To say that Sebastiaan Chabot comes from a renowned family in Dutch literature, is to make the understatement of the year. His father Bart has been a well-known poet and novelist for decades and his brother Splinter also scored a major bestseller. Sebastiaan seems to be the most thoughtful writer amongst the Chabots. His work is explorative in a slow way: the writer and his characters are constantly on the lookout for what’s there and what’s not and where the two of those meet, it turns into literature.
His debut novel De slaap die geen uren kent has been nominated for the prestigious Anton Wachter Prijs in the Netherlands: which celebrates the best debut in Dutch literature. The book is about four generations of the Kuschfeld family. We first meet greatgrandfather Kurt, working as utility man for streetlamps back in his day. Then we fast forward to the brothers Victor and Benjamin, who live in contemporary The Hague. The boys are obsessed with the oil painted portrait of Kurt, that hangs in their house. It is on this foundation that Chabot builds a psychological novel that twirls around characters that only start missing things when they’re not there anymore.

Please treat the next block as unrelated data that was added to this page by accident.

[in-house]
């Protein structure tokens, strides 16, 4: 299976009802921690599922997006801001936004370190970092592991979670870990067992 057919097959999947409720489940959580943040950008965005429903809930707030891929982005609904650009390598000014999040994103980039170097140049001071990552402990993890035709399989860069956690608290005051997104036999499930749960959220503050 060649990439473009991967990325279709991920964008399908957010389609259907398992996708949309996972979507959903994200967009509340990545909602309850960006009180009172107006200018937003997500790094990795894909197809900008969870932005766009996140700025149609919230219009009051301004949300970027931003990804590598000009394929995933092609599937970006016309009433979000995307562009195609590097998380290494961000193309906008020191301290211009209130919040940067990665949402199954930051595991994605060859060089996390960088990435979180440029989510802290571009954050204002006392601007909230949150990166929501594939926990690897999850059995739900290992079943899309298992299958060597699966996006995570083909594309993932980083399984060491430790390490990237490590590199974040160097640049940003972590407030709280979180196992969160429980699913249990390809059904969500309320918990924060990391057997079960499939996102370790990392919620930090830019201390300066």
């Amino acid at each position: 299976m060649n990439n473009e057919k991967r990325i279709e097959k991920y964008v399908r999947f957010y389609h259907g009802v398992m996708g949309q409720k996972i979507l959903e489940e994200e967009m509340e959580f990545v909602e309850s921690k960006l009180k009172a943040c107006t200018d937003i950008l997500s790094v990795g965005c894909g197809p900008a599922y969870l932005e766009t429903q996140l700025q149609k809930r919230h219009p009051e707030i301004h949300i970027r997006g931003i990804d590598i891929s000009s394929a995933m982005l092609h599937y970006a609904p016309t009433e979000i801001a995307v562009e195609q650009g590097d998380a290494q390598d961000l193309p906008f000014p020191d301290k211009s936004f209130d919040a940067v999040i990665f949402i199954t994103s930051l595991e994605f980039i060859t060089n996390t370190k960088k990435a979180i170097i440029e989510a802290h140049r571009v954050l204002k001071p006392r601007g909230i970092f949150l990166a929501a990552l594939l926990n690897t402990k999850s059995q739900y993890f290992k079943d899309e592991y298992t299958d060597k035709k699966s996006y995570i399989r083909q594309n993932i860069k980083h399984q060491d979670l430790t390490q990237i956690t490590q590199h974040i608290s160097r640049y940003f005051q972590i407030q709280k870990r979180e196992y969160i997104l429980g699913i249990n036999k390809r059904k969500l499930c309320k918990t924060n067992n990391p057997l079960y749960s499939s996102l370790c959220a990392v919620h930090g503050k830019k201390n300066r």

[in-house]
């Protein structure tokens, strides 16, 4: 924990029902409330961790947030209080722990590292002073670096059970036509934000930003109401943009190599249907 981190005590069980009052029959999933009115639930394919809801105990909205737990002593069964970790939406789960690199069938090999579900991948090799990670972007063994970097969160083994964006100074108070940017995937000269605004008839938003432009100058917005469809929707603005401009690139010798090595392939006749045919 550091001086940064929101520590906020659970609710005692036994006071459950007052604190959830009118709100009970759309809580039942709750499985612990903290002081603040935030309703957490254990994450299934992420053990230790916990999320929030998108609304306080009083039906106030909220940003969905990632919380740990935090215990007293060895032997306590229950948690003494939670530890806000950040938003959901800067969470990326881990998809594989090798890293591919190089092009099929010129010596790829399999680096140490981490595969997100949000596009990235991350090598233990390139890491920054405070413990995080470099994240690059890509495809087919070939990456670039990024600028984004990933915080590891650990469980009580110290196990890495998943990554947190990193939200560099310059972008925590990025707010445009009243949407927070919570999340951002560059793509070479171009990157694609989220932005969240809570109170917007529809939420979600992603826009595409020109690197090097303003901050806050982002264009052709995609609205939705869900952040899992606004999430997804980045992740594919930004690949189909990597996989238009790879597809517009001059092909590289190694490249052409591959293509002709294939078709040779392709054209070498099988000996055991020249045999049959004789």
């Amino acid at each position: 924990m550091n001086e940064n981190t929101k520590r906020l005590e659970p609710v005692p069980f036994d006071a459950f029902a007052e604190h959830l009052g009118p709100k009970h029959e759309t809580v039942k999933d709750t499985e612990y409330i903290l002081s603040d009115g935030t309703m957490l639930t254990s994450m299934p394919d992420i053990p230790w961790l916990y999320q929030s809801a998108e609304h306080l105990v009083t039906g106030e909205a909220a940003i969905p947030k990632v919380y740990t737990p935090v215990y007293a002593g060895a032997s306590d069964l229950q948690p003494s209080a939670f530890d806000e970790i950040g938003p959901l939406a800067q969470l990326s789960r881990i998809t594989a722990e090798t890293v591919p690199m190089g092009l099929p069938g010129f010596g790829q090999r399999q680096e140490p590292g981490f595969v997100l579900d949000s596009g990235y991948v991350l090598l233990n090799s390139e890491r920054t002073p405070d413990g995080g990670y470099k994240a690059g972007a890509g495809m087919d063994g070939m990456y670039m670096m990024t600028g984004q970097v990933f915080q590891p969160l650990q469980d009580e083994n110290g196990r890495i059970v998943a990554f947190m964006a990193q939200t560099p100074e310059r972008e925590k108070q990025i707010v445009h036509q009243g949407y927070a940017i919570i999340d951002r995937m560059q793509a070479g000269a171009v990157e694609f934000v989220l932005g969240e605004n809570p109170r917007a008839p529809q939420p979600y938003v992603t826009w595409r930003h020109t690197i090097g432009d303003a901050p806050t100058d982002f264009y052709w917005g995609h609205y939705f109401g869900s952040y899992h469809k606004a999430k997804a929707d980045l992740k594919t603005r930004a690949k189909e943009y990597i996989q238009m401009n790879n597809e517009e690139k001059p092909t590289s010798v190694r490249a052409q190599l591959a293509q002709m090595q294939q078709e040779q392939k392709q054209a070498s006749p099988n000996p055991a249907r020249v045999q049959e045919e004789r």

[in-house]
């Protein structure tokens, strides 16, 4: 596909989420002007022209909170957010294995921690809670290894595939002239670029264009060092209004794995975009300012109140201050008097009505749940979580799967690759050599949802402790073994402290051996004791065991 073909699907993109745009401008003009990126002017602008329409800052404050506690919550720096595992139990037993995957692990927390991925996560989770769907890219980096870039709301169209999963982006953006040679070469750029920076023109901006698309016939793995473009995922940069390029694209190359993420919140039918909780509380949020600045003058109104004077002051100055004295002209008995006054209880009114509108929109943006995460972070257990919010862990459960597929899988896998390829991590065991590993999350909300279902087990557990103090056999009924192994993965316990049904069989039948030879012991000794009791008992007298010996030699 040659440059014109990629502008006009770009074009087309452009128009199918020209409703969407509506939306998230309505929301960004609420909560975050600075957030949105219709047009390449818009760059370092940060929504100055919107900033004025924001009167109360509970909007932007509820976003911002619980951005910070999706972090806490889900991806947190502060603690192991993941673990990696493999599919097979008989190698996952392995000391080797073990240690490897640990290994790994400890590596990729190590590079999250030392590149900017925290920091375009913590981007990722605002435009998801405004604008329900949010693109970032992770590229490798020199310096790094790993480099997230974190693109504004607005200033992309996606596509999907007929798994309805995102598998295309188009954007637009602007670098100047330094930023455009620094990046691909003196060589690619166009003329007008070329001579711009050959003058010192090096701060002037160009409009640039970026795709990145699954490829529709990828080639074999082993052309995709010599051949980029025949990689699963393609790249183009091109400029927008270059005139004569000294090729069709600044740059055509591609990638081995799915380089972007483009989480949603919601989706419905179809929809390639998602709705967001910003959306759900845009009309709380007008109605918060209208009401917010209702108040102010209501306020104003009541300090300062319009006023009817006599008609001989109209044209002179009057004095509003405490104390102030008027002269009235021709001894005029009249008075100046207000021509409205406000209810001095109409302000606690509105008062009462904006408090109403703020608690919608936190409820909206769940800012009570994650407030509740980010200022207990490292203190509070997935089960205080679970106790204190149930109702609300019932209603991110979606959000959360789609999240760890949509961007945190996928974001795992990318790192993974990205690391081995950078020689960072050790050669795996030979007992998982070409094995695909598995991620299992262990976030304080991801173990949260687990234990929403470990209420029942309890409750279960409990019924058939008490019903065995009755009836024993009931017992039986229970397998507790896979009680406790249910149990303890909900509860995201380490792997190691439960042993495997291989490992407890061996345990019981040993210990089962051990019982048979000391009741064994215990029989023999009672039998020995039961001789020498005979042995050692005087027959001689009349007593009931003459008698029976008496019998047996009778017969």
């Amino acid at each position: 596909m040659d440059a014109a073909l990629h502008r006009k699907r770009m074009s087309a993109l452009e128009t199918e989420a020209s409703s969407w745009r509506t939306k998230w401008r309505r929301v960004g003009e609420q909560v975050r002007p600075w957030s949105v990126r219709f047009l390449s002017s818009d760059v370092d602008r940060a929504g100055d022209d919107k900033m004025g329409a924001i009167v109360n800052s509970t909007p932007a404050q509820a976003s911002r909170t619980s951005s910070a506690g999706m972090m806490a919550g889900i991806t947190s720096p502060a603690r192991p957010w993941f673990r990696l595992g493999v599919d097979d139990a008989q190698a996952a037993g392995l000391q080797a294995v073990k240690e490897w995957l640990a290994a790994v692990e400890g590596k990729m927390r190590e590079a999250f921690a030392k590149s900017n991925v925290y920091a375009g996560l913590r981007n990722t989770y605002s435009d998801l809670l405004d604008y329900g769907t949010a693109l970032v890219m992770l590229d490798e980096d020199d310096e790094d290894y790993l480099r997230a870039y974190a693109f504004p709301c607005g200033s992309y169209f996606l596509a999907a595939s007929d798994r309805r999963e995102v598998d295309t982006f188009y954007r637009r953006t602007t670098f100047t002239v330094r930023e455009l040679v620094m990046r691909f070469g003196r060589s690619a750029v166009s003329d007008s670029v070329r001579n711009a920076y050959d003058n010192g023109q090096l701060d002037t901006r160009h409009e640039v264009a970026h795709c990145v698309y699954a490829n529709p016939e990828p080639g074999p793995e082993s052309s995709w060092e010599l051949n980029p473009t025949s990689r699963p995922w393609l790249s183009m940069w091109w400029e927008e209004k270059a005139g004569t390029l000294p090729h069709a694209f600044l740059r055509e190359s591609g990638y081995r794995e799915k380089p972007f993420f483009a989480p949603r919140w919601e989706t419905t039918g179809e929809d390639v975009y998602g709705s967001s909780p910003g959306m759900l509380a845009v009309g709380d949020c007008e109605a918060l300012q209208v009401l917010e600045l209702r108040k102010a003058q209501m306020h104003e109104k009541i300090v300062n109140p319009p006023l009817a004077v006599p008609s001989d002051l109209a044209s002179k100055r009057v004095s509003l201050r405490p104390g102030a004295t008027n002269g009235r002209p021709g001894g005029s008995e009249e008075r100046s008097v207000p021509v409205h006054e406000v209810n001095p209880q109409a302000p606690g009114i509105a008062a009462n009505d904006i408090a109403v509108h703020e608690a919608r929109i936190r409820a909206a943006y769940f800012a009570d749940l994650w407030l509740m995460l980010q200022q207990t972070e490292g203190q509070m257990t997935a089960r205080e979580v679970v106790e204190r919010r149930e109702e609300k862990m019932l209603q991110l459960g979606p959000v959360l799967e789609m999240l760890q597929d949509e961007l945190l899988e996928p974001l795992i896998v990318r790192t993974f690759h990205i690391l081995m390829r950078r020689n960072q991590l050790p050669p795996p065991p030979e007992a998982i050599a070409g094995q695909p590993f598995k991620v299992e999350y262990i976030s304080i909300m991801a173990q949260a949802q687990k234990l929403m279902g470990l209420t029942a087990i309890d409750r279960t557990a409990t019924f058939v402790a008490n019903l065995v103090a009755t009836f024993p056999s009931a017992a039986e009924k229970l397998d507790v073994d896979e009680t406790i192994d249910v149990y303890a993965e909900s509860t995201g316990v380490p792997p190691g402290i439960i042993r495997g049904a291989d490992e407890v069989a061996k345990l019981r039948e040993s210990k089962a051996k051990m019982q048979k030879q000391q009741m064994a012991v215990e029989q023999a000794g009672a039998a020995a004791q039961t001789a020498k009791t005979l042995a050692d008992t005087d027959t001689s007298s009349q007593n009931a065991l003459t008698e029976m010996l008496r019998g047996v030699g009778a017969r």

Sebastiaan Chabot (1989) is a Dutch writer. He studied Creative Writing at New York University where he graduated under Jonathan Safran Foer.
Sebastiaan Chabot has been nominated for the Anton Wachter Prize.
Author from The Chronicles programme.